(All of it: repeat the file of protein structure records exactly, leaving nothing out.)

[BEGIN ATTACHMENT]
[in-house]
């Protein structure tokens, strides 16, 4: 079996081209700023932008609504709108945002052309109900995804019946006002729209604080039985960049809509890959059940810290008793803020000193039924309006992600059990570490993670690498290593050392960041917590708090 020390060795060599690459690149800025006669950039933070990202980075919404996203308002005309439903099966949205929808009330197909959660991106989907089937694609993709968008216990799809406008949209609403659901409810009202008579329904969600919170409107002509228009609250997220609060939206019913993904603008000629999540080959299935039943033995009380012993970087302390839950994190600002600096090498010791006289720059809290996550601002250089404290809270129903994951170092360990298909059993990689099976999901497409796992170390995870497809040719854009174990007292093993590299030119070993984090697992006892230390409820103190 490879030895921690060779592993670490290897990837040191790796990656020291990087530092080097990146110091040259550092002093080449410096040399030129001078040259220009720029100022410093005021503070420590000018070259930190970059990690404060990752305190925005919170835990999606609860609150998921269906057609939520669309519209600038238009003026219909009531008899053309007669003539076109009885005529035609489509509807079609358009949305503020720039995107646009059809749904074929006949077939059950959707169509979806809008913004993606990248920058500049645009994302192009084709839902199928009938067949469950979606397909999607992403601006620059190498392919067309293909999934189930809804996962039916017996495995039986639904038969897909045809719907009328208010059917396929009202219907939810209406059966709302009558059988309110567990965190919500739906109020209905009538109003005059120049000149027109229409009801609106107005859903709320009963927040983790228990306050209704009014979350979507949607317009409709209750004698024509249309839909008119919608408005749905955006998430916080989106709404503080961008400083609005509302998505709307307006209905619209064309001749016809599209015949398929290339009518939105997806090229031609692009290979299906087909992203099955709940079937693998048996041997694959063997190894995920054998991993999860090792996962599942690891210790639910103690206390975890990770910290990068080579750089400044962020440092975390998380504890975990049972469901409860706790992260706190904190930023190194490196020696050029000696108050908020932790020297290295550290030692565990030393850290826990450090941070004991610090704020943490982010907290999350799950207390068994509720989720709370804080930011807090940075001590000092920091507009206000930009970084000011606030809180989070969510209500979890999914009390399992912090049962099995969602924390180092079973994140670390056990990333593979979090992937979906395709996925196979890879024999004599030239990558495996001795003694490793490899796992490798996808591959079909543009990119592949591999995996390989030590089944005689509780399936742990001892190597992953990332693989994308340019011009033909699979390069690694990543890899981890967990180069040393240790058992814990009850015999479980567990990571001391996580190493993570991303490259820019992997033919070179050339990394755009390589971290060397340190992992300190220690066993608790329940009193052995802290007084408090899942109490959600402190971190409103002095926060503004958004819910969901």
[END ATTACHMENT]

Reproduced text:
[in-house]
């Protein structure tokens, strides 16, 4: 079996081209700023932008609504709108945002052309109900995804019946006002729209604080039985960049809509890959059940810290008793803020000193039924309006992600059990570490993670690498290593050392960041917590708090 020390060795060599690459690149800025006669950039933070990202980075919404996203308002005309439903099966949205929808009330197909959660991106989907089937694609993709968008216990799809406008949209609403659901409810009202008579329904969600919170409107002509228009609250997220609060939206019913993904603008000629999540080959299935039943033995009380012993970087302390839950994190600002600096090498010791006289720059809290996550601002250089404290809270129903994951170092360990298909059993990689099976999901497409796992170390995870497809040719854009174990007292093993590299030119070993984090697992006892230390409820103190 490879030895921690060779592993670490290897990837040191790796990656020291990087530092080097990146110091040259550092002093080449410096040399030129001078040259220009720029100022410093005021503070420590000018070259930190970059990690404060990752305190925005919170835990999606609860609150998921269906057609939520669309519209600038238009003026219909009531008899053309007669003539076109009885005529035609489509509807079609358009949305503020720039995107646009059809749904074929006949077939059950959707169509979806809008913004993606990248920058500049645009994302192009084709839902199928009938067949469950979606397909999607992403601006620059190498392919067309293909999934189930809804996962039916017996495995039986639904038969897909045809719907009328208010059917396929009202219907939810209406059966709302009558059988309110567990965190919500739906109020209905009538109003005059120049000149027109229409009801609106107005859903709320009963927040983790228990306050209704009014979350979507949607317009409709209750004698024509249309839909008119919608408005749905955006998430916080989106709404503080961008400083609005509302998505709307307006209905619209064309001749016809599209015949398929290339009518939105997806090229031609692009290979299906087909992203099955709940079937693998048996041997694959063997190894995920054998991993999860090792996962599942690891210790639910103690206390975890990770910290990068080579750089400044962020440092975390998380504890975990049972469901409860706790992260706190904190930023190194490196020696050029000696108050908020932790020297290295550290030692565990030393850290826990450090941070004991610090704020943490982010907290999350799950207390068994509720989720709370804080930011807090940075001590000092920091507009206000930009970084000011606030809180989070969510209500979890999914009390399992912090049962099995969602924390180092079973994140670390056990990333593979979090992937979906395709996925196979890879024999004599030239990558495996001795003694490793490899796992490798996808591959079909543009990119592949591999995996390989030590089944005689509780399936742990001892190597992953990332693989994308340019011009033909699979390069690694990543890899981890967990180069040393240790058992814990009850015999479980567990990571001391996580190493993570991303490259820019992997033919070179050339990394755009390589971290060397340190992992300190220690066993608790329940009193052995802290007084408090899942109490959600402190971190409103002095926060503004958004819910969901």